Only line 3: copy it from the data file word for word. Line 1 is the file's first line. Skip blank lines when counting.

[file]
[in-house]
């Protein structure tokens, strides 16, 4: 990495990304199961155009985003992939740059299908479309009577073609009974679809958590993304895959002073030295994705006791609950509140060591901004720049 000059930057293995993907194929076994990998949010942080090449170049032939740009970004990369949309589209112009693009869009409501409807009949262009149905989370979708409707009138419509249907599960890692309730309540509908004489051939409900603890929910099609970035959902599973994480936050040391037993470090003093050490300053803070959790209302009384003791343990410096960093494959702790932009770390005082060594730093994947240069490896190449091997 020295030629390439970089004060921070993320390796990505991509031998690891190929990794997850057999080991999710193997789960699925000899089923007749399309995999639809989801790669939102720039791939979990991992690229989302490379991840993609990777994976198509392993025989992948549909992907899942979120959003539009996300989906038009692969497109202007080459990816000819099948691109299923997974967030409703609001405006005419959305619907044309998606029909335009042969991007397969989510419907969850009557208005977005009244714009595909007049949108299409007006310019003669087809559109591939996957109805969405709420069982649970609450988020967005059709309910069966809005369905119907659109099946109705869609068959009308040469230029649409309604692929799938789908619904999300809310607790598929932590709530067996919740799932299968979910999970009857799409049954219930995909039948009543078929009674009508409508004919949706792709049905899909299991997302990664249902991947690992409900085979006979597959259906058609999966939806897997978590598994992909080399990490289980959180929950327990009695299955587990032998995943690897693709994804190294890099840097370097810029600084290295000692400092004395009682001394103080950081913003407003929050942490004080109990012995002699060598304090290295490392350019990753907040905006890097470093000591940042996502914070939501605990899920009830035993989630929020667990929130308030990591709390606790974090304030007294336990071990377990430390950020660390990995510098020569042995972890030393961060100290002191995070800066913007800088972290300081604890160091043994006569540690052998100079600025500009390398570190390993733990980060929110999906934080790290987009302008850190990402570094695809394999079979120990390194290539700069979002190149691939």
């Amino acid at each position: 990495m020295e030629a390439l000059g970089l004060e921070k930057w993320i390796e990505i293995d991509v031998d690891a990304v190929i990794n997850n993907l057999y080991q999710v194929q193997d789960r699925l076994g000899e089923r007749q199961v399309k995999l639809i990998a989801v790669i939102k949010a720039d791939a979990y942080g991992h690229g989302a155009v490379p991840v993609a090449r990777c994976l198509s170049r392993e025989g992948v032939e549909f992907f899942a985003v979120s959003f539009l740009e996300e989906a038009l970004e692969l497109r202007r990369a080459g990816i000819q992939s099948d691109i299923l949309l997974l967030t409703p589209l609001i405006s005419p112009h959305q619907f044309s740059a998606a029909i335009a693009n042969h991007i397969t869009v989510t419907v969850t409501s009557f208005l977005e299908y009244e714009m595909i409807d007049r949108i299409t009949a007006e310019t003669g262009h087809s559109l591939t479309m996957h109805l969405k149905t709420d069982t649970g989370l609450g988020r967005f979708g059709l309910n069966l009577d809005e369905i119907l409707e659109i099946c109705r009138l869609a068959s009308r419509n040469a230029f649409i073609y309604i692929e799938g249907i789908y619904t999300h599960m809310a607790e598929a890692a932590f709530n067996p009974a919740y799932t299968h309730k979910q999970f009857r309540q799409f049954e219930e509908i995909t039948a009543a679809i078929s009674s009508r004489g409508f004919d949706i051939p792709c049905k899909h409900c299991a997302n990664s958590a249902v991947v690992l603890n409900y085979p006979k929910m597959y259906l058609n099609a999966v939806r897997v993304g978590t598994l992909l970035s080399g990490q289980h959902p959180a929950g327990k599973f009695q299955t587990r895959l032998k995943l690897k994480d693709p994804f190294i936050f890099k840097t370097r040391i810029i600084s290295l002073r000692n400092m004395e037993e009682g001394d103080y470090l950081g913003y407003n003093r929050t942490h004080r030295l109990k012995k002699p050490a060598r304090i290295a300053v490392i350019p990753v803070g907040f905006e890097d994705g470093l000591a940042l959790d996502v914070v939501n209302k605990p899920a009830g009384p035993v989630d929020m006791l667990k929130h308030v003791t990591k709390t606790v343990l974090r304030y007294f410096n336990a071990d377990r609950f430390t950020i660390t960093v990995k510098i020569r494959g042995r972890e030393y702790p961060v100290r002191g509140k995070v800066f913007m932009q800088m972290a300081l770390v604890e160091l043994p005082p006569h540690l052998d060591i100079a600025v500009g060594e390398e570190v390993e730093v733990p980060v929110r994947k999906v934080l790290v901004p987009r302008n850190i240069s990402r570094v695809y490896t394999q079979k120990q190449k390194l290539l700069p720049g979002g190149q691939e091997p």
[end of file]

């Amino acid at each position: 990495m020295e030629a390439l000059g970089l004060e921070k930057w993320i390796e990505i293995d991509v031998d690891a990304v190929i990794n997850n993907l057999y080991q999710v194929q193997d789960r699925l076994g000899e089923r007749q199961v399309k995999l639809i990998a989801v790669i939102k949010a720039d791939a979990y942080g991992h690229g989302a155009v490379p991840v993609a090449r990777c994976l198509s170049r392993e025989g992948v032939e549909f992907f899942a985003v979120s959003f539009l740009e996300e989906a038009l970004e692969l497109r202007r990369a080459g990816i000819q992939s099948d691109i299923l949309l997974l967030t409703p589209l609001i405006s005419p112009h959305q619907f044309s740059a998606a029909i335009a693009n042969h991007i397969t869009v989510t419907v969850t409501s009557f208005l977005e299908y009244e714009m595909i409807d007049r949108i299409t009949a007006e310019t003669g262009h087809s559109l591939t479309m996957h109805l969405k149905t709420d069982t649970g989370l609450g988020r967005f979708g059709l309910n069966l009577d809005e369905i119907l409707e659109i099946c109705r009138l869609a068959s009308r419509n040469a230029f649409i073609y309604i692929e799938g249907i789908y619904t999300h599960m809310a607790e598929a890692a932590f709530n067996p009974a919740y799932t299968h309730k979910q999970f009857r309540q799409f049954e219930e509908i995909t039948a009543a679809i078929s009674s009508r004489g409508f004919d949706i051939p792709c049905k899909h409900c299991a997302n990664s958590a249902v991947v690992l603890n409900y085979p006979k929910m597959y259906l058609n099609a999966v939806r897997v993304g978590t598994l992909l970035s080399g990490q289980h959902p959180a929950g327990k599973f009695q299955t587990r895959l032998k995943l690897k994480d693709p994804f190294i936050f890099k840097t370097r040391i810029i600084s290295l002073r000692n400092m004395e037993e009682g001394d103080y470090l950081g913003y407003n003093r929050t942490h004080r030295l109990k012995k002699p050490a060598r304090i290295a300053v490392i350019p990753v803070g907040f905006e890097d994705g470093l000591a940042l959790d996502v914070v939501n209302k605990p899920a009830g009384p035993v989630d929020m006791l667990k929130h308030v003791t990591k709390t606790v343990l974090r304030y007294f410096n336990a071990d377990r609950f430390t950020i660390t960093v990995k510098i020569r494959g042995r972890e030393y702790p961060v100290r002191g509140k995070v800066f913007m932009q800088m972290a300081l770390v604890e160091l043994p005082p006569h540690l052998d060591i100079a600025v500009g060594e390398e570190v390993e730093v733990p980060v929110r994947k999906v934080l790290v901004p987009r302008n850190i240069s990402r570094v695809y490896t394999q079979k120990q190449k390194l290539l700069p720049g979002g190149q691939e091997p």